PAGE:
Asch Conformity Experiment
|Condition||Sample Stimuli||Responses to the Line-Matching Task||Study Results|
|Individual control: The participants completed the line-matching task alone.||Participant: “Line 3 matches.”||Participants working alone gave the correct answer virtually every time.
This shows people can easily complete the line-matching task.
|Group control trials: The participant responded after confederates posing as participants each gave the correct answer.||Confederates 1 through 7: “Line 3 matches.”
Participant: “Line 3 matches.”
|When confederates gave the correct answer, participants also gave the correct answer.|
|Group critical trials: The participant responded after confederates each gave the same wrong answer.||Confederates 1 through 7: “Line 2 matches.”
Participant: “Line 2 matches.”
|When confederates gave the wrong answer, some participants also gave the wrong answer.
About 75% of participants conformed at least once over 12 trials.
Obedience and Compliance
Many people will conform to an authority figure's demands even if doing so harms others. In 1963 social psychologist Stanley Milgram sought to test the validity of a Nazi war criminal's defense that he was "just following orders." In Milgram's experiment 40 male volunteers were told they were participating in a study to improve learning and memory. A "researcher" instructed participants to use a device to deliver increasingly strong electric shocks to "learners" when the learners repeated lists of word pairs incorrectly. The learners were actually confederates who were only pretending to be shocked. Milgram told participants the shocks would motivate learning.Most participants repeatedly shocked the learners as instructed, even administering shocks up to 450 volts. At a certain point in the experiment, the learners gave cries for help, complained of heart trouble, and begged the participants to stop. Even if participants expressed concern for the learners' health, the researcher told them they must continue. A surprising 65% of participants obeyed, continuing with maximum-voltage shocks to the point that the learner became unresponsive. This experiment enabled Milgram to measure participants' propensity to conform when under pressure from an authority figure.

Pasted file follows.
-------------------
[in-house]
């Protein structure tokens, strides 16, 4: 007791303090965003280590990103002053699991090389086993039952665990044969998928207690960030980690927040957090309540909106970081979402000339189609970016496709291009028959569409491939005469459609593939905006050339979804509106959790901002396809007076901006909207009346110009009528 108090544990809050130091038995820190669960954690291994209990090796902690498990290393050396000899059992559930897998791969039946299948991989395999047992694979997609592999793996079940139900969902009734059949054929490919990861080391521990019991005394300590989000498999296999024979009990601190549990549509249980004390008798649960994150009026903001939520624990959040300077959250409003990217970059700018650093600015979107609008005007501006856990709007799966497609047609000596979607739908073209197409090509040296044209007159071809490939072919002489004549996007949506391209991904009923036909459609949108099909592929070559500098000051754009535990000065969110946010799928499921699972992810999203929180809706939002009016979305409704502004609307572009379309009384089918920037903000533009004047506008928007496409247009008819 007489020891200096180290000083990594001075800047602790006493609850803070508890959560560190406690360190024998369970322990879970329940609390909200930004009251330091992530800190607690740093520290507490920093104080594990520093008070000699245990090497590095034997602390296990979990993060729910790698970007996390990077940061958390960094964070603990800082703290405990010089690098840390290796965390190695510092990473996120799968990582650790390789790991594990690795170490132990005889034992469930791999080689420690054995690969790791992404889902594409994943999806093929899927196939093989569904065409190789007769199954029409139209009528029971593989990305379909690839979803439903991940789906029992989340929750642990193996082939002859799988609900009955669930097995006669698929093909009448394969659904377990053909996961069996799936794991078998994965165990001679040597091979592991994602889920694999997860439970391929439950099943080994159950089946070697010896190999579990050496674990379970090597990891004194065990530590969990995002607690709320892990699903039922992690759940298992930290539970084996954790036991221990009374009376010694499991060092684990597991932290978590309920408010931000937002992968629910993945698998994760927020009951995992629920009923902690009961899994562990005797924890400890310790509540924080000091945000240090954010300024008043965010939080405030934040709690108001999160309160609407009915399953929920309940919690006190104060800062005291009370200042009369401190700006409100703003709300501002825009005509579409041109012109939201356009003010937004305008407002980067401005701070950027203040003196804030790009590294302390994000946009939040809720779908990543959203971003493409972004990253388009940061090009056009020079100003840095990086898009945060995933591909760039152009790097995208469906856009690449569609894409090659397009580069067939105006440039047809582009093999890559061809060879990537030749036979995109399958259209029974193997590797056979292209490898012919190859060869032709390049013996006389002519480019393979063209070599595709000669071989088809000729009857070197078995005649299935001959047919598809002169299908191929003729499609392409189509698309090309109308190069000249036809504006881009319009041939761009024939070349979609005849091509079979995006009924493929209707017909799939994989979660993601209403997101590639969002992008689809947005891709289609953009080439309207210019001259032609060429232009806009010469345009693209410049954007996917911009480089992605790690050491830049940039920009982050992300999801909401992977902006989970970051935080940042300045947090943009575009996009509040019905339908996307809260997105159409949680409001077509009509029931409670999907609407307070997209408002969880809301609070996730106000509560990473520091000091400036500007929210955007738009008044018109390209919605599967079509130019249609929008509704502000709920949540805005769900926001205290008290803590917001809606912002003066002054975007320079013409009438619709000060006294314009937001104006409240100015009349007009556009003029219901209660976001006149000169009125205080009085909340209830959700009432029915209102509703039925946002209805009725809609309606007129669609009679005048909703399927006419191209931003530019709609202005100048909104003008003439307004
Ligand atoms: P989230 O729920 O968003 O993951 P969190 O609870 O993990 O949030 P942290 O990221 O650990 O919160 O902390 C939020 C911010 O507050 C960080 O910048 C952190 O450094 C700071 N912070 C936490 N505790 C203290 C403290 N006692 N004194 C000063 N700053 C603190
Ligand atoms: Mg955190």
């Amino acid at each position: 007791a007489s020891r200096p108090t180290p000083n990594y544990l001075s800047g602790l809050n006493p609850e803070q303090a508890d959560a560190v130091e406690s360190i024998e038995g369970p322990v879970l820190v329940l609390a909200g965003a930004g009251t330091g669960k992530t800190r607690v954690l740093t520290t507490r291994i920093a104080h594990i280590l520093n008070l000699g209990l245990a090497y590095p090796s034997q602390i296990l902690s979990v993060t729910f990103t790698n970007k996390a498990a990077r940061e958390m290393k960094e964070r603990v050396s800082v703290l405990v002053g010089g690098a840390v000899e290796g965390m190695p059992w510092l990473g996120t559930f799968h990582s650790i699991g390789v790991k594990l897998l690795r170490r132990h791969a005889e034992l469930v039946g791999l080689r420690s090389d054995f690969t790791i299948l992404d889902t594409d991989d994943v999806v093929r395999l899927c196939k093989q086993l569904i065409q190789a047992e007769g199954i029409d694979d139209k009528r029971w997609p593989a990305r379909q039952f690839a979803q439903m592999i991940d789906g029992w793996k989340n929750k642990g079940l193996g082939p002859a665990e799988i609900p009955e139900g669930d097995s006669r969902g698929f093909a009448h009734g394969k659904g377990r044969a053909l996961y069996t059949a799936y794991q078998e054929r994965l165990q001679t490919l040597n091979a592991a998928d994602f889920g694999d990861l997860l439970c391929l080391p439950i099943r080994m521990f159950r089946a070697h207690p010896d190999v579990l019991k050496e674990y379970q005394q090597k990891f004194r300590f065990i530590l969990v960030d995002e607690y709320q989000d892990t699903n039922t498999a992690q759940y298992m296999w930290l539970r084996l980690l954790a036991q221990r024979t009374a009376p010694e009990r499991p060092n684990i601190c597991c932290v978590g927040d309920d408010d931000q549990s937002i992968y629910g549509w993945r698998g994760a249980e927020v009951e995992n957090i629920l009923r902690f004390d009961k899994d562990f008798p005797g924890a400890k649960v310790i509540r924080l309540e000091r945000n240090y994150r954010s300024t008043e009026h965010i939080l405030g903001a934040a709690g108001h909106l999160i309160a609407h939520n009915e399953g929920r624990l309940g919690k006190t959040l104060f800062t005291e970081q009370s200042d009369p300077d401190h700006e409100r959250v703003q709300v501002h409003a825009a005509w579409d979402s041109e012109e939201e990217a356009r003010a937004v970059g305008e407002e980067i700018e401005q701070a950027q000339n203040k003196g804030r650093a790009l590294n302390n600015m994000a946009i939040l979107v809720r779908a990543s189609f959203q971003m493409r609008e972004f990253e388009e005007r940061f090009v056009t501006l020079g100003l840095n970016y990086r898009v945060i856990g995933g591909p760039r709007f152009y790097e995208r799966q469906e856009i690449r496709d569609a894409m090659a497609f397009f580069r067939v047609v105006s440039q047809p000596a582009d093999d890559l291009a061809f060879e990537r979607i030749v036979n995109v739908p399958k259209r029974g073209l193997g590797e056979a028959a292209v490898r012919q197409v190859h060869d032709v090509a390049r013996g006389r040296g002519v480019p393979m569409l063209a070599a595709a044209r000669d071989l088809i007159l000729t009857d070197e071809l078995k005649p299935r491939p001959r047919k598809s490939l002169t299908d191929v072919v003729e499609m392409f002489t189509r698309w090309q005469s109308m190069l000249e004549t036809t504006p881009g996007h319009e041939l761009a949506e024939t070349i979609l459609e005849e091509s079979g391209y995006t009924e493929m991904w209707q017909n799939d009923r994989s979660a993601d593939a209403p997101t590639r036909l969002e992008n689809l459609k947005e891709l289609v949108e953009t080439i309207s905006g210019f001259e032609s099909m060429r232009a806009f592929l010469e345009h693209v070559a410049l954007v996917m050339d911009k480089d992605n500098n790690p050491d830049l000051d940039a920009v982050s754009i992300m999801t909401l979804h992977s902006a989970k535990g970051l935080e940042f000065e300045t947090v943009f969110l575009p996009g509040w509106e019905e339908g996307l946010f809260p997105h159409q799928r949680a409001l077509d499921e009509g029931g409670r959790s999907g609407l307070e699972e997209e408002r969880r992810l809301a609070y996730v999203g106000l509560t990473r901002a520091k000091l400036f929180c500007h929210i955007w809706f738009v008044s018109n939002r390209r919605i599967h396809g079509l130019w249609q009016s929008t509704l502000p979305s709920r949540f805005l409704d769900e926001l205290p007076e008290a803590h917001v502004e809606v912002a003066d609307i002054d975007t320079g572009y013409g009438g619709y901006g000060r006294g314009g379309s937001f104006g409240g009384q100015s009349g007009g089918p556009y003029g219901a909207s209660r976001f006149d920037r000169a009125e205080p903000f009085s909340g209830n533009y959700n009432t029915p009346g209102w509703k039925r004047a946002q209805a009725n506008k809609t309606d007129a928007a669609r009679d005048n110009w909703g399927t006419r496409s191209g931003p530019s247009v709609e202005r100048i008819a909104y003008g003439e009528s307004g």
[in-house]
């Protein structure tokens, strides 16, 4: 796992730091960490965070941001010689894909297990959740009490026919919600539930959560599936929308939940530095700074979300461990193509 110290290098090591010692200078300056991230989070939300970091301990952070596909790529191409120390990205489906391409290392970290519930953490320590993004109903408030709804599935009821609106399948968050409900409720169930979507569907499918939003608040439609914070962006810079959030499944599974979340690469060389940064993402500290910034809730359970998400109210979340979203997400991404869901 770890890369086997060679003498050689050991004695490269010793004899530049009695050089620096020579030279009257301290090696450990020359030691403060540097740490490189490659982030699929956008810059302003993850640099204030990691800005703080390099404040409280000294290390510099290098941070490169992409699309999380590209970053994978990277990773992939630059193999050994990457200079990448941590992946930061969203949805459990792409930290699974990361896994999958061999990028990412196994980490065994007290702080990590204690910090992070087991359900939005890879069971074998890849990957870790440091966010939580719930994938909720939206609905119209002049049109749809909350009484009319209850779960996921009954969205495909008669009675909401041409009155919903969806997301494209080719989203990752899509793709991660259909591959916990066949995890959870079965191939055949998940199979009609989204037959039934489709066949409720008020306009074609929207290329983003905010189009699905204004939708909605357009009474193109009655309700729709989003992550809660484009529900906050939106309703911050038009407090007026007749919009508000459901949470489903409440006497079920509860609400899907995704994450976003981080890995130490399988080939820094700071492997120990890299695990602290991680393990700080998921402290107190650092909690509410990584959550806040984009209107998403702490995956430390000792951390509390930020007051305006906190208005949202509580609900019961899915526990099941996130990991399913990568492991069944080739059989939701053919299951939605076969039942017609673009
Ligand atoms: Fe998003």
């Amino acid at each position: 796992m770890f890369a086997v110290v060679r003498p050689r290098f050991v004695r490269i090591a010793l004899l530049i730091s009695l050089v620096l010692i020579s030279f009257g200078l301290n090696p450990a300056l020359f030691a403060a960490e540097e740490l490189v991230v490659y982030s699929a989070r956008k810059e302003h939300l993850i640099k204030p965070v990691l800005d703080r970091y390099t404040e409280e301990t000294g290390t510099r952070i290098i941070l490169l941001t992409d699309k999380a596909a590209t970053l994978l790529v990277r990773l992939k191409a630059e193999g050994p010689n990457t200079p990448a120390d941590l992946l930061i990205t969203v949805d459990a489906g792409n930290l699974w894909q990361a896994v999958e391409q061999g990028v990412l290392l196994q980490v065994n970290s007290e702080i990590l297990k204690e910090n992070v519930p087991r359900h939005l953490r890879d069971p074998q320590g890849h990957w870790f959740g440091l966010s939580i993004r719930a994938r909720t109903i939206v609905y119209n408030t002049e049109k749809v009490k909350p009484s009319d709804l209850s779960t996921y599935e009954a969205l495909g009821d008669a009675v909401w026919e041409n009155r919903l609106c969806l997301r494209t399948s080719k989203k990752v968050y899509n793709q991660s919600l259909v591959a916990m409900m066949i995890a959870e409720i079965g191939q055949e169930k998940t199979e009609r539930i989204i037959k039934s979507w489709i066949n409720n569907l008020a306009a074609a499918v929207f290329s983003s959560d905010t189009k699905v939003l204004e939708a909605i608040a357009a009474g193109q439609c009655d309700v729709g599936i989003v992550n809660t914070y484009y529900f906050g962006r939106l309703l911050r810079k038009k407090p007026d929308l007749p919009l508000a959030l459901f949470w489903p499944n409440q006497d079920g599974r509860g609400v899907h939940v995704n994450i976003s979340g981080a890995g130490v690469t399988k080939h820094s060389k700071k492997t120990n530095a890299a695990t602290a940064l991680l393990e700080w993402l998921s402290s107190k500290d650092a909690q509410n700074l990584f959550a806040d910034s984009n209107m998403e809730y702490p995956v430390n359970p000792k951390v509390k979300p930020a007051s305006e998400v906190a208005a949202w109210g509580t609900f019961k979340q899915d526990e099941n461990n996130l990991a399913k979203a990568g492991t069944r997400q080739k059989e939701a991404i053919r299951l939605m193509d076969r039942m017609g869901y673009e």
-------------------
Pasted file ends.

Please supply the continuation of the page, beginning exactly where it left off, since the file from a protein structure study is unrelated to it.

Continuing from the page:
Obedience Levels in Milgram Shock Experiment
Variations on the Milgram Shock Experiment
|Variations on the Milgram Experiment||Obedience Rates|